“You need to steer them into helpful directions,” she says. “You will feel more in control if you find the right way to speak up, say ‘No, thank you’ and ask for what you need: a load of laundry, a meal [or] no visits just yet.”
Rather than bending to what others offer, she says to think about what kind of help would actually be beneficial to you. You can even do this before the baby comes by setting expectations with your little one’s grandparents around which kinds of help are welcome.

The thing about first-time parenting is it’s the first time. So take some advice from our experts and relax, mama. Trust yourself, enjoy bonding with your baby, surround yourself with trusted people and give yourself permission to prioritize napping over the dishes in the sink. After all, as Sue Atkins says, you’ve just had a baby!

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37 Parenting Tips Every New Mom Needs

New mom? Here are 37 helpful nuggets of wisdom from our advisors and other Parents insiders that are sure to come in handy.

Becoming a parent can be a bit overwhelming, especially when advice pours in from all sides. So we’ve compiled this handy guide of quick tips from in-the-know parents and experts to get you started, and give you the confidence you need to embrace your new role.

1. Live in the now. You hereby have permission to stop worrying about your checklist—doing the laundry, pumping, buying diapers—and learn to be present with your baby. Enjoy your precious moments together. —Wayne Fleisig, Ph.D.

2. Chill out about toddler meals. Expect odd food habits. Offer a variety. Don’t push, don’t panic. They’ll eat when they’re hungry. —Connie Diekman, R.D., Washington University in St. Louis

3. Stick to an early bedtime. Your child will get the sleep he needs, and you’ll get to recharge your batteries. —Jodi Mindell, Ph.D., author of Sleeping Through the Night

4. Say no. The better you get at turning down requests that aren’t in your child’s best interest, the fewer times you’ll need to do so. You can say no once in the supermarket when your child asks to buy a carton of ice cream, or you can say it every night once that carton is sitting in your freezer at home. —David Ludwig, M.D., Ph.D., author of Ending the Food Fight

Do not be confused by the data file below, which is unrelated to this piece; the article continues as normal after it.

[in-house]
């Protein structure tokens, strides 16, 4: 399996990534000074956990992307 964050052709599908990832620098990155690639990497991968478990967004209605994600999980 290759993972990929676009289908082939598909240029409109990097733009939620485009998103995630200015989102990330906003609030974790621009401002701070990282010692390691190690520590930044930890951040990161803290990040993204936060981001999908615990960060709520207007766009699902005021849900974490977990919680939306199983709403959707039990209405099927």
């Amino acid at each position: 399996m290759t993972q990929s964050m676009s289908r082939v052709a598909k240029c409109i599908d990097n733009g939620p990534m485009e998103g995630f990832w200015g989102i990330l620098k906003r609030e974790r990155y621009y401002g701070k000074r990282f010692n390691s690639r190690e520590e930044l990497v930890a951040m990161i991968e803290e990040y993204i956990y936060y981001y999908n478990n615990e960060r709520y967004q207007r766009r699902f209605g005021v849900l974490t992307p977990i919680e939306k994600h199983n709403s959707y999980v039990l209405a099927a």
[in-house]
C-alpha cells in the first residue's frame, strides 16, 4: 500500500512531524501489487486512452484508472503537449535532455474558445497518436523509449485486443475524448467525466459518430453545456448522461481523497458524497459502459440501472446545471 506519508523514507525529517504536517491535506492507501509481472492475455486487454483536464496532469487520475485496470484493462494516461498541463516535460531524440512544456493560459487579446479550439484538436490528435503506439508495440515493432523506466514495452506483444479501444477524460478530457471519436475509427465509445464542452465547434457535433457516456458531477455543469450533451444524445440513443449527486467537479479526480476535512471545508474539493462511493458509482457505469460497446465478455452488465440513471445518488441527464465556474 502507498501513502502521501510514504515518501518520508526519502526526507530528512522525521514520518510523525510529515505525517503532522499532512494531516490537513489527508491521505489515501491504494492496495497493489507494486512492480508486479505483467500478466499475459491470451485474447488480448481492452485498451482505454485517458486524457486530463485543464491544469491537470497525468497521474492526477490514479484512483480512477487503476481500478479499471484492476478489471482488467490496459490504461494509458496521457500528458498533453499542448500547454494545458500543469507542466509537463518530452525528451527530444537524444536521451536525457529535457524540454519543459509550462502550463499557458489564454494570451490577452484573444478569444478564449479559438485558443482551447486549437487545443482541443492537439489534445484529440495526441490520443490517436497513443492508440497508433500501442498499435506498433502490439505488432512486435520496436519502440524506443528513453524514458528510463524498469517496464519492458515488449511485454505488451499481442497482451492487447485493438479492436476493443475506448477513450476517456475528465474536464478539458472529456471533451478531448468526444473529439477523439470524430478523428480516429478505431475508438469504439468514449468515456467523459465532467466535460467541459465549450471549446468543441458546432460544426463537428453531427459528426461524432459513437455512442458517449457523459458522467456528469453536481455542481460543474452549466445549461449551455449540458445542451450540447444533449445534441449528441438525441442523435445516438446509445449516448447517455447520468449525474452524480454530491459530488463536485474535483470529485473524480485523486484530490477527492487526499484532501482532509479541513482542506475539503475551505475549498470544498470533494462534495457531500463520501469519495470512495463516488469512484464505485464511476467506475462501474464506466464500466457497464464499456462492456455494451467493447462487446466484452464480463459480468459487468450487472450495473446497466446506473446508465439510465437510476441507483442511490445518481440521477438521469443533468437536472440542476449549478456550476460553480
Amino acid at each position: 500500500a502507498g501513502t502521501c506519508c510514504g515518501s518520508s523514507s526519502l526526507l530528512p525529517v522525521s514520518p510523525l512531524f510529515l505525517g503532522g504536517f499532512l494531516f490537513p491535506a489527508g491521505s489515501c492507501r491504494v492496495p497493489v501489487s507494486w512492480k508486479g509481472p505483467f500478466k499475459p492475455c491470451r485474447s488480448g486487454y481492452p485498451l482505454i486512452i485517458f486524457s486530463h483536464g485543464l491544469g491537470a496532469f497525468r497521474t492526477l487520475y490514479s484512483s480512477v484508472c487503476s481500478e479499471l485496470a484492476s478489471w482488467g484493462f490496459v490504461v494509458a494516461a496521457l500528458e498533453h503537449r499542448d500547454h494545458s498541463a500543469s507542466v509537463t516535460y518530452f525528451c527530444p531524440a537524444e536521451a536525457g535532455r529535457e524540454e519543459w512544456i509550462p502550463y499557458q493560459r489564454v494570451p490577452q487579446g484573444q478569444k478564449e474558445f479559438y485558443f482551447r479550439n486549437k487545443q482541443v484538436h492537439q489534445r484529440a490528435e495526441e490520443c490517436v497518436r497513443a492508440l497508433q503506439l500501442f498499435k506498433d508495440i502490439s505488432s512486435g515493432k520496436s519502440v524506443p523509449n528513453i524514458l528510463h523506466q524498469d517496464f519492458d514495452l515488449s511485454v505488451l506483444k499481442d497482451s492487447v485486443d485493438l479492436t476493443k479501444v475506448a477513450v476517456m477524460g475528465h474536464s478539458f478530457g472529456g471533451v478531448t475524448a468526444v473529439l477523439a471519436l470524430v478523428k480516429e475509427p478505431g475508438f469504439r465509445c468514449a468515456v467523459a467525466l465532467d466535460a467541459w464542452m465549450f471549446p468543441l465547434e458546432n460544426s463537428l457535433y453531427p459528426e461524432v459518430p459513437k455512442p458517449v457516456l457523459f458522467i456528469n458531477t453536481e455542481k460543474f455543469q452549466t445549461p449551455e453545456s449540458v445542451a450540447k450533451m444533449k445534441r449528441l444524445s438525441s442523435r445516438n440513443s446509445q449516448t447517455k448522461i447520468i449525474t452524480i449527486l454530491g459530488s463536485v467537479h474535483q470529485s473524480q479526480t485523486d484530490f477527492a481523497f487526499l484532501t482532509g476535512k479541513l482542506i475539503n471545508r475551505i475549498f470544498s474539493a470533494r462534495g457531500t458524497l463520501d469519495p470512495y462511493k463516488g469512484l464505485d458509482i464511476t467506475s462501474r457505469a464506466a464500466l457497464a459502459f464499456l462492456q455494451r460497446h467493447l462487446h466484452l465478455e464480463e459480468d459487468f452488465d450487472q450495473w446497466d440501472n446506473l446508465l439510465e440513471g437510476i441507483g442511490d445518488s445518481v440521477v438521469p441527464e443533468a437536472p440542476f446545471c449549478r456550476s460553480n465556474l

5. Create mini traditions. Hang balloons around the kitchen table the night before your child’s birthday so she wakes up to a special day. Make a funny noise when it’s just you and your kids in an elevator. Create a handshake that only they know—and save it for big moments. —Harley A. Rotbart, M.D., author of No Regrets Parenting

6. Be ready for sick days. Stock up on rehydration drinks like Pedialyte, Gatorade, or Vitamin Water so you don’t have to run to the store in the middle of the night when your little one is vomiting. —Wendy Hunter, M.D., Rady Children’s Hospital, University of California, San Diego

7. Know your kid. Each child is a unique combination of strengths and challenges. Try to tailor your response to fit the kid in front of you. —Eileen Kennedy-Moore, Ph.D., author of Smart Parenting for Smart Kids

8. Find your crew. Identify the people you can call when you need to vent—friends who’ll give their opinion when you ask for it and keep their mouth shut when you don’t, and who would drop anything to be there for you and your family (and vice versa). Love them hard and thank them often. —Lacey Dunkin, single mom of six

9. Remember you’re a role model. Make being a mom look appealing to your kid so she’ll want to have children and you can be a grandparent one day. If you’re always stressed, pouty, or fussing, she won’t be inspired to become a parent herself. —Wendy Mogel, Ph.D., author of The Blessing of a Skinned Knee

11. Talk about money decisions. When you buy a brand of cheese because it’s less expensive (and just as good) or opt to pass on a purse you like “until it’s on sale,” explain your thinking to your kid. —Farnoosh Torabi, mom of two and host of the So Money podcast